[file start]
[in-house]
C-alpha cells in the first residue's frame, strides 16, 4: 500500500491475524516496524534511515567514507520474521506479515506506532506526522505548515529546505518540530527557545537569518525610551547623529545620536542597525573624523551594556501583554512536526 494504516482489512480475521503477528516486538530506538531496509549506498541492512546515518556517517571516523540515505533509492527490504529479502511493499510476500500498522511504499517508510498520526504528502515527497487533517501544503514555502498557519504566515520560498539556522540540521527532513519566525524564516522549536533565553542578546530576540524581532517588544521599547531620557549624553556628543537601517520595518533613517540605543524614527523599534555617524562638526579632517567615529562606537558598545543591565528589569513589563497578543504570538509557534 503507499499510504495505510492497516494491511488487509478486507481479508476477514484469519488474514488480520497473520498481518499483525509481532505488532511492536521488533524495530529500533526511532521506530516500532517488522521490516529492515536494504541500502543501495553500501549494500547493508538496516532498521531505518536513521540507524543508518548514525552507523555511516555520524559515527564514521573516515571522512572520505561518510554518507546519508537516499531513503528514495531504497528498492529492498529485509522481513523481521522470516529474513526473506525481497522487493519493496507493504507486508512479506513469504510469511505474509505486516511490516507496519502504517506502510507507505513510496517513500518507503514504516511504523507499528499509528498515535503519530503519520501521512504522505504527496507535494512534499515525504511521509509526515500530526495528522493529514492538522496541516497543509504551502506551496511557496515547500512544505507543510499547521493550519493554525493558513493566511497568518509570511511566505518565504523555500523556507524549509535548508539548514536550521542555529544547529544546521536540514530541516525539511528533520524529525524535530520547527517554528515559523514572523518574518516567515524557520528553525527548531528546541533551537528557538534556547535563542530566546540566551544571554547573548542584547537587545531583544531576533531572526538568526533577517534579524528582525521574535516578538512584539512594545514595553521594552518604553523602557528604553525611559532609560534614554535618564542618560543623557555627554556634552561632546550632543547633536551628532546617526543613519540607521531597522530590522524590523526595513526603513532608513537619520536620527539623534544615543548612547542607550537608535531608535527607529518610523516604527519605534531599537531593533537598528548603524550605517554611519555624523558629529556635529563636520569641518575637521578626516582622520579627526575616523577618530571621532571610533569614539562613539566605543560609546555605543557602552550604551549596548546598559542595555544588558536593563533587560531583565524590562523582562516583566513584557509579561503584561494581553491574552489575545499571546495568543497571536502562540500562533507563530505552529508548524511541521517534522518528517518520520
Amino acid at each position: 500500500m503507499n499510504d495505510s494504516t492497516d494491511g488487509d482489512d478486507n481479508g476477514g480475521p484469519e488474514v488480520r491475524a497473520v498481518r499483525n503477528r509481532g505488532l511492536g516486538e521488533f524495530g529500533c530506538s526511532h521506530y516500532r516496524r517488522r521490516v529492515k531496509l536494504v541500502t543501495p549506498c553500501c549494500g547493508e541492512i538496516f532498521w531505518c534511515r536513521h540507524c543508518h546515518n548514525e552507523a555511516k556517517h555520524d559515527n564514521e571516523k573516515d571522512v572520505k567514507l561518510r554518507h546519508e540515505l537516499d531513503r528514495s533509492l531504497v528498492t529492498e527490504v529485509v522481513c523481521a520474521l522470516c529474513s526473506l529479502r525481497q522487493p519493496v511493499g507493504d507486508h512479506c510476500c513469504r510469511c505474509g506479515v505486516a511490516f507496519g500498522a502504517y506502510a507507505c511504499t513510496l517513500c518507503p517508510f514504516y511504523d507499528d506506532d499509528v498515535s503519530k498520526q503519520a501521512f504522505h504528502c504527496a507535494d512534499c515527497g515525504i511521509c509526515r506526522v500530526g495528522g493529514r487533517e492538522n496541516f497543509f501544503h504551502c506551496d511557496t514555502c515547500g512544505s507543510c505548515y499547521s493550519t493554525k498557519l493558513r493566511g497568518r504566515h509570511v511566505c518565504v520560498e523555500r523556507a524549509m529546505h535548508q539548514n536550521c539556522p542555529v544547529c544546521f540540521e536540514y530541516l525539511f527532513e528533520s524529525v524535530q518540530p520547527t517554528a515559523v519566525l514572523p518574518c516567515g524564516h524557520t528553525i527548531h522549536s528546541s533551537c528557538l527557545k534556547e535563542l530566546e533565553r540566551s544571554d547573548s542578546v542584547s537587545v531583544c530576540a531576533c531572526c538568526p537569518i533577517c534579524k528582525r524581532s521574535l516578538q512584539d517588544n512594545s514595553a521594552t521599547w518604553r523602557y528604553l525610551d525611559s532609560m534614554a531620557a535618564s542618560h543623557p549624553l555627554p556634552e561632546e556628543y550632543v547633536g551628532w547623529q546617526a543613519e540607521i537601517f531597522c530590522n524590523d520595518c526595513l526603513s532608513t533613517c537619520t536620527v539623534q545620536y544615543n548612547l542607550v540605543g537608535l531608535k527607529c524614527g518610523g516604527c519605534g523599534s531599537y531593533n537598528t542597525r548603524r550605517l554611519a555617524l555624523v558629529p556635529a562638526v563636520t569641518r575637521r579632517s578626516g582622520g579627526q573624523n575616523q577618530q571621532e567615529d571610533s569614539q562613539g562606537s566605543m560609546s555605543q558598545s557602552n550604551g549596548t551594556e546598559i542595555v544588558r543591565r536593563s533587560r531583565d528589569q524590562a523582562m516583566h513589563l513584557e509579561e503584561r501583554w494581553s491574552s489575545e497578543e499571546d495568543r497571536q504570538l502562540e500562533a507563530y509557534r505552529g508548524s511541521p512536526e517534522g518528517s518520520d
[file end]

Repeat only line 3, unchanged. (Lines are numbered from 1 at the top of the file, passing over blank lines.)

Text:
Amino acid at each position: 500500500m503507499n499510504d495505510s494504516t492497516d494491511g488487509d482489512d478486507n481479508g476477514g480475521p484469519e488474514v488480520r491475524a497473520v498481518r499483525n503477528r509481532g505488532l511492536g516486538e521488533f524495530g529500533c530506538s526511532h521506530y516500532r516496524r517488522r521490516v529492515k531496509l536494504v541500502t543501495p549506498c553500501c549494500g547493508e541492512i538496516f532498521w531505518c534511515r536513521h540507524c543508518h546515518n548514525e552507523a555511516k556517517h555520524d559515527n564514521e571516523k573516515d571522512v572520505k567514507l561518510r554518507h546519508e540515505l537516499d531513503r528514495s533509492l531504497v528498492t529492498e527490504v529485509v522481513c523481521a520474521l522470516c529474513s526473506l529479502r525481497q522487493p519493496v511493499g507493504d507486508h512479506c510476500c513469504r510469511c505474509g506479515v505486516a511490516f507496519g500498522a502504517y506502510a507507505c511504499t513510496l517513500c518507503p517508510f514504516y511504523d507499528d506506532d499509528v498515535s503519530k498520526q503519520a501521512f504522505h504528502c504527496a507535494d512534499c515527497g515525504i511521509c509526515r506526522v500530526g495528522g493529514r487533517e492538522n496541516f497543509f501544503h504551502c506551496d511557496t514555502c515547500g512544505s507543510c505548515y499547521s493550519t493554525k498557519l493558513r493566511g497568518r504566515h509570511v511566505c518565504v520560498e523555500r523556507a524549509m529546505h535548508q539548514n536550521c539556522p542555529v544547529c544546521f540540521e536540514y530541516l525539511f527532513e528533520s524529525v524535530q518540530p520547527t517554528a515559523v519566525l514572523p518574518c516567515g524564516h524557520t528553525i527548531h522549536s528546541s533551537c528557538l527557545k534556547e535563542l530566546e533565553r540566551s544571554d547573548s542578546v542584547s537587545v531583544c530576540a531576533c531572526c538568526p537569518i533577517c534579524k528582525r524581532s521574535l516578538q512584539d517588544n512594545s514595553a521594552t521599547w518604553r523602557y528604553l525610551d525611559s532609560m534614554a531620557a535618564s542618560h543623557p549624553l555627554p556634552e561632546e556628543y550632543v547633536g551628532w547623529q546617526a543613519e540607521i537601517f531597522c530590522n524590523d520595518c526595513l526603513s532608513t533613517c537619520t536620527v539623534q545620536y544615543n548612547l542607550v540605543g537608535l531608535k527607529c524614527g518610523g516604527c519605534g523599534s531599537y531593533n537598528t542597525r548603524r550605517l554611519a555617524l555624523v558629529p556635529a562638526v563636520t569641518r575637521r579632517s578626516g582622520g579627526q573624523n575616523q577618530q571621532e567615529d571610533s569614539q562613539g562606537s566605543m560609546s555605543q558598545s557602552n550604551g549596548t551594556e546598559i542595555v544588558r543591565r536593563s533587560r531583565d528589569q524590562a523582562m516583566h513589563l513584557e509579561e503584561r501583554w494581553s491574552s489575545e497578543e499571546d495568543r497571536q504570538l502562540e500562533a507563530y509557534r505552529g508548524s511541521p512536526e517534522g518528517s518520520d